2. BE TRANSPARENT ABOUT THE PROBLEM
After major corporate calamities, it is often the demonstration of commitment that matters more than what the company does with the CEO. Focusing on transparency will be the real determinant of success.
The German multinational Siemens has witnessed a series of corruption cases dating back more than a century. In 1914, for example, she was embroiled in a spectacular corruption case in connection with an agreement with the Imperial Japanese Navy.
More recently, in 2005, Siemens officials were exposed surreptitiously paying Greek government officials during the 2004 Summer Olympics.
The straw came in 2008 when investigations by the German and US governments, among others, resulted in fines totaling some 2.5 billion euros ($ 2.9 billion).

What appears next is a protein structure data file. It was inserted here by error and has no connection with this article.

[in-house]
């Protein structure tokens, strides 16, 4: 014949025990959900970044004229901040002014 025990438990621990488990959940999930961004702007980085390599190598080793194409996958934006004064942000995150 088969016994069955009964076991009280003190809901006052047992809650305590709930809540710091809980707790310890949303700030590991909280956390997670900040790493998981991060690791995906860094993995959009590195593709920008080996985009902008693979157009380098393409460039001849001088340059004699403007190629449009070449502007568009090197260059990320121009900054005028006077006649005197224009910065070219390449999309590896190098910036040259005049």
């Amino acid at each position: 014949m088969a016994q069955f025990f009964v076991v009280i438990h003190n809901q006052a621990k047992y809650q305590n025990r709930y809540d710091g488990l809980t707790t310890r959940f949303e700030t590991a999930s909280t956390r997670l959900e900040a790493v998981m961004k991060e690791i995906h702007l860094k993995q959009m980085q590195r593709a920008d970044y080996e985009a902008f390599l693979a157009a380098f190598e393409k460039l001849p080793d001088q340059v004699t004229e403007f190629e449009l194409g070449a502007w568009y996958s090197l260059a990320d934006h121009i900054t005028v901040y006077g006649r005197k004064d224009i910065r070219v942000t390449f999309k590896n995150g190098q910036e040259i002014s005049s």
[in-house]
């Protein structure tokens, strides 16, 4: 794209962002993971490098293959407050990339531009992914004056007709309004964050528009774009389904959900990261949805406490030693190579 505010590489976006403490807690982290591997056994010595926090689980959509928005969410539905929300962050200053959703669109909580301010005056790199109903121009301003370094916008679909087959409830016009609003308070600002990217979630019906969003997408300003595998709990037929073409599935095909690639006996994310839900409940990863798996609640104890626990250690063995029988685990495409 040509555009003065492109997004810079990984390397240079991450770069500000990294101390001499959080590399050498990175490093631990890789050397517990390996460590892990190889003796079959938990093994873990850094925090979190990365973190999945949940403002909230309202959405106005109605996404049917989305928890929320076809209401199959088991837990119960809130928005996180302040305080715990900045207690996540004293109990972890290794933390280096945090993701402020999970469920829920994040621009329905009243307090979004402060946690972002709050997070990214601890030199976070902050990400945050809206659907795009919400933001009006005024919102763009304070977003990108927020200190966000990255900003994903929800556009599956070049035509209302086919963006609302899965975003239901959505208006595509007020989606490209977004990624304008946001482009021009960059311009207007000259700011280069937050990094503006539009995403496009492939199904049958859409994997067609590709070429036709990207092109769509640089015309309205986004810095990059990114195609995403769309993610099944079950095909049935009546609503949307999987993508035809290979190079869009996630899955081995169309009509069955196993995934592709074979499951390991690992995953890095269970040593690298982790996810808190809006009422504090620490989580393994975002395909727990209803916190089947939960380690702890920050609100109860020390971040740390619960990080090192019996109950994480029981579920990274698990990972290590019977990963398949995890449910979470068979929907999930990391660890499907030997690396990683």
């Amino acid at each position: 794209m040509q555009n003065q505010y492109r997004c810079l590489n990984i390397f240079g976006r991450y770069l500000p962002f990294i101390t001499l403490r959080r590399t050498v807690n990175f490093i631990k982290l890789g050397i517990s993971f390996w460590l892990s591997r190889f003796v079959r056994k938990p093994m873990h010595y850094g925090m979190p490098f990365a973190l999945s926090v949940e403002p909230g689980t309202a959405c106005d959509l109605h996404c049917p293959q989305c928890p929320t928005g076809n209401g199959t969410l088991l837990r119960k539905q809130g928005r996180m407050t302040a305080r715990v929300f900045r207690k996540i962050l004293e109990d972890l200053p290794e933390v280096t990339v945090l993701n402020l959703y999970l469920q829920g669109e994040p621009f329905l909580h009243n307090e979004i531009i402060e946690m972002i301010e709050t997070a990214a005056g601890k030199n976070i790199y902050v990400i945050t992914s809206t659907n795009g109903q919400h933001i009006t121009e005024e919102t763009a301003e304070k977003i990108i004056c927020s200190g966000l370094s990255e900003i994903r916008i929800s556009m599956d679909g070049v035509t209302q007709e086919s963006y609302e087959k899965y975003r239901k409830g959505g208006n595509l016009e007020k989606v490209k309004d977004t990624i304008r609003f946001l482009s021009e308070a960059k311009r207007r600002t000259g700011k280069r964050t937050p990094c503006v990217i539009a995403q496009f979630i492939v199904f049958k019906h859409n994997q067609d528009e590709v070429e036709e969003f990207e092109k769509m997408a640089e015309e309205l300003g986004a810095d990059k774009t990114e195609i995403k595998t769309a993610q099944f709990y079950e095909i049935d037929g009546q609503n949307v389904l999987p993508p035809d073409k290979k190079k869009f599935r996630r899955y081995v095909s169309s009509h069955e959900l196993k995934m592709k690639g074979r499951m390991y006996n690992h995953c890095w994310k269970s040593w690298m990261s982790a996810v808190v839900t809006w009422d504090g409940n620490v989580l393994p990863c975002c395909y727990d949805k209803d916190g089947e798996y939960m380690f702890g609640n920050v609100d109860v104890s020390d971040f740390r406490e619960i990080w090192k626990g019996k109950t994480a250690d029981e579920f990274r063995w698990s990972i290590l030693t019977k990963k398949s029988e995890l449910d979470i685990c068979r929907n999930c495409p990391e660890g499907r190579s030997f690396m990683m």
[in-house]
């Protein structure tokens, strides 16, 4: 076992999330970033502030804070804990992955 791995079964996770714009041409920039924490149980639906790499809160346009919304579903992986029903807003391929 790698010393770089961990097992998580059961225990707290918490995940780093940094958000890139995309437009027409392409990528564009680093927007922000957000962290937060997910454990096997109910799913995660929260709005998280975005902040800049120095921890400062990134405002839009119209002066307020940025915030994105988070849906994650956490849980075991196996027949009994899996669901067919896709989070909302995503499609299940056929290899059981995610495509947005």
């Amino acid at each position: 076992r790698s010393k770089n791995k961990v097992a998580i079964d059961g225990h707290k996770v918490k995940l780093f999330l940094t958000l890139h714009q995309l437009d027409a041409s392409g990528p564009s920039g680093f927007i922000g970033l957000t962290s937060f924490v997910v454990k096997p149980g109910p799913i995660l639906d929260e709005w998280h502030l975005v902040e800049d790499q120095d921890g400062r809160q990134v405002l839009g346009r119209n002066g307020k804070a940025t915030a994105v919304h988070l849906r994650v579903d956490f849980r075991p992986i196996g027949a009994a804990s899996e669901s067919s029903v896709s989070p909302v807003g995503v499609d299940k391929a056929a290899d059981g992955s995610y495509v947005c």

Put into action, the resumption of Siemens culture has been impressive. Strict anti-corruption rules and processes were quickly put in place, and the number of compliance staff increased from 86 to 500.
In addition, Siemens hired a former Interpol official to head its investigative unit and a co-founder of the watchdog Transparency International to serve as an advisor.
Compare that with German auto giant Volkswagen’s response to the 2015 diesel emissions scandal. When it was first revealed that emissions tests may have been tampered with, Volkswagen initially refused, insisting the fact that the discrepancies were just technical issues.
It was only in the face of compelling data that the leaders admitted that there had been deliberate deception.